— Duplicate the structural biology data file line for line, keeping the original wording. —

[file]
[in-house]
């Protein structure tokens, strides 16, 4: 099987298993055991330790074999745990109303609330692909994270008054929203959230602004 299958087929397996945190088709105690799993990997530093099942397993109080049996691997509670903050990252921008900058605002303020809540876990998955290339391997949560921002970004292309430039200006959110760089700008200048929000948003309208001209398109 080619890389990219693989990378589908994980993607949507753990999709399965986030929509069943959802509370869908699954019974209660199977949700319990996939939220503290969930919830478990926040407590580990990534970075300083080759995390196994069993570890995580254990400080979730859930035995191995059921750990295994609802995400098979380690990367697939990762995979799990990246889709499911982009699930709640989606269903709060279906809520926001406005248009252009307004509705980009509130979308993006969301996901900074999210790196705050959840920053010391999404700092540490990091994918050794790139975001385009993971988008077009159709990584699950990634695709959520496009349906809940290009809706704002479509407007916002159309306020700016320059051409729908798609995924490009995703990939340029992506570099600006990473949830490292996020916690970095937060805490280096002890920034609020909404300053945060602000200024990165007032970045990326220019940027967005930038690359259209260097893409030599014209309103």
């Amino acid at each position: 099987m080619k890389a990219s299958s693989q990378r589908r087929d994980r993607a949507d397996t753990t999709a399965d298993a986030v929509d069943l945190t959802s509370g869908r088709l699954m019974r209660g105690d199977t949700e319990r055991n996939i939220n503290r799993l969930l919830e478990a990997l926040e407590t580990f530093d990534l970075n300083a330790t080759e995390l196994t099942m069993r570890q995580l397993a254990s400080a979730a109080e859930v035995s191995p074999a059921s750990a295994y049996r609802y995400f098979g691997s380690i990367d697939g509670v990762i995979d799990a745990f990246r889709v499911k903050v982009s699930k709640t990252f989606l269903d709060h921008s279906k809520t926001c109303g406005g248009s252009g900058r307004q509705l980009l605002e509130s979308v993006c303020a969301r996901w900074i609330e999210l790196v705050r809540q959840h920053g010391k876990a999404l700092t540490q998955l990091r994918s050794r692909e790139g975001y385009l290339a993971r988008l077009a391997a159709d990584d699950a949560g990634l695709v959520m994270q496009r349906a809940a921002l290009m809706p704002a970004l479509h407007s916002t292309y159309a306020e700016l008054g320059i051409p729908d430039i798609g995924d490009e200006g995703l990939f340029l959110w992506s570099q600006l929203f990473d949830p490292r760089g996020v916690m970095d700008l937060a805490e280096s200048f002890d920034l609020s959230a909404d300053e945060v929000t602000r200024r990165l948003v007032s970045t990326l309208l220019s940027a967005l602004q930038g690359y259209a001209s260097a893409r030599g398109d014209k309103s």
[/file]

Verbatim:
[in-house]
């Protein structure tokens, strides 16, 4: 099987298993055991330790074999745990109303609330692909994270008054929203959230602004 299958087929397996945190088709105690799993990997530093099942397993109080049996691997509670903050990252921008900058605002303020809540876990998955290339391997949560921002970004292309430039200006959110760089700008200048929000948003309208001209398109 080619890389990219693989990378589908994980993607949507753990999709399965986030929509069943959802509370869908699954019974209660199977949700319990996939939220503290969930919830478990926040407590580990990534970075300083080759995390196994069993570890995580254990400080979730859930035995191995059921750990295994609802995400098979380690990367697939990762995979799990990246889709499911982009699930709640989606269903709060279906809520926001406005248009252009307004509705980009509130979308993006969301996901900074999210790196705050959840920053010391999404700092540490990091994918050794790139975001385009993971988008077009159709990584699950990634695709959520496009349906809940290009809706704002479509407007916002159309306020700016320059051409729908798609995924490009995703990939340029992506570099600006990473949830490292996020916690970095937060805490280096002890920034609020909404300053945060602000200024990165007032970045990326220019940027967005930038690359259209260097893409030599014209309103």
């Amino acid at each position: 099987m080619k890389a990219s299958s693989q990378r589908r087929d994980r993607a949507d397996t753990t999709a399965d298993a986030v929509d069943l945190t959802s509370g869908r088709l699954m019974r209660g105690d199977t949700e319990r055991n996939i939220n503290r799993l969930l919830e478990a990997l926040e407590t580990f530093d990534l970075n300083a330790t080759e995390l196994t099942m069993r570890q995580l397993a254990s400080a979730a109080e859930v035995s191995p074999a059921s750990a295994y049996r609802y995400f098979g691997s380690i990367d697939g509670v990762i995979d799990a745990f990246r889709v499911k903050v982009s699930k709640t990252f989606l269903d709060h921008s279906k809520t926001c109303g406005g248009s252009g900058r307004q509705l980009l605002e509130s979308v993006c303020a969301r996901w900074i609330e999210l790196v705050r809540q959840h920053g010391k876990a999404l700092t540490q998955l990091r994918s050794r692909e790139g975001y385009l290339a993971r988008l077009a391997a159709d990584d699950a949560g990634l695709v959520m994270q496009r349906a809940a921002l290009m809706p704002a970004l479509h407007s916002t292309y159309a306020e700016l008054g320059i051409p729908d430039i798609g995924d490009e200006g995703l990939f340029l959110w992506s570099q600006l929203f990473d949830p490292r760089g996020v916690m970095d700008l937060a805490e280096s200048f002890d920034l609020s959230a909404d300053e945060v929000t602000r200024r990165l948003v007032s970045t990326l309208l220019s940027a967005l602004q930038g690359y259209a001209s260097a893409r030599g398109d014209k309103s």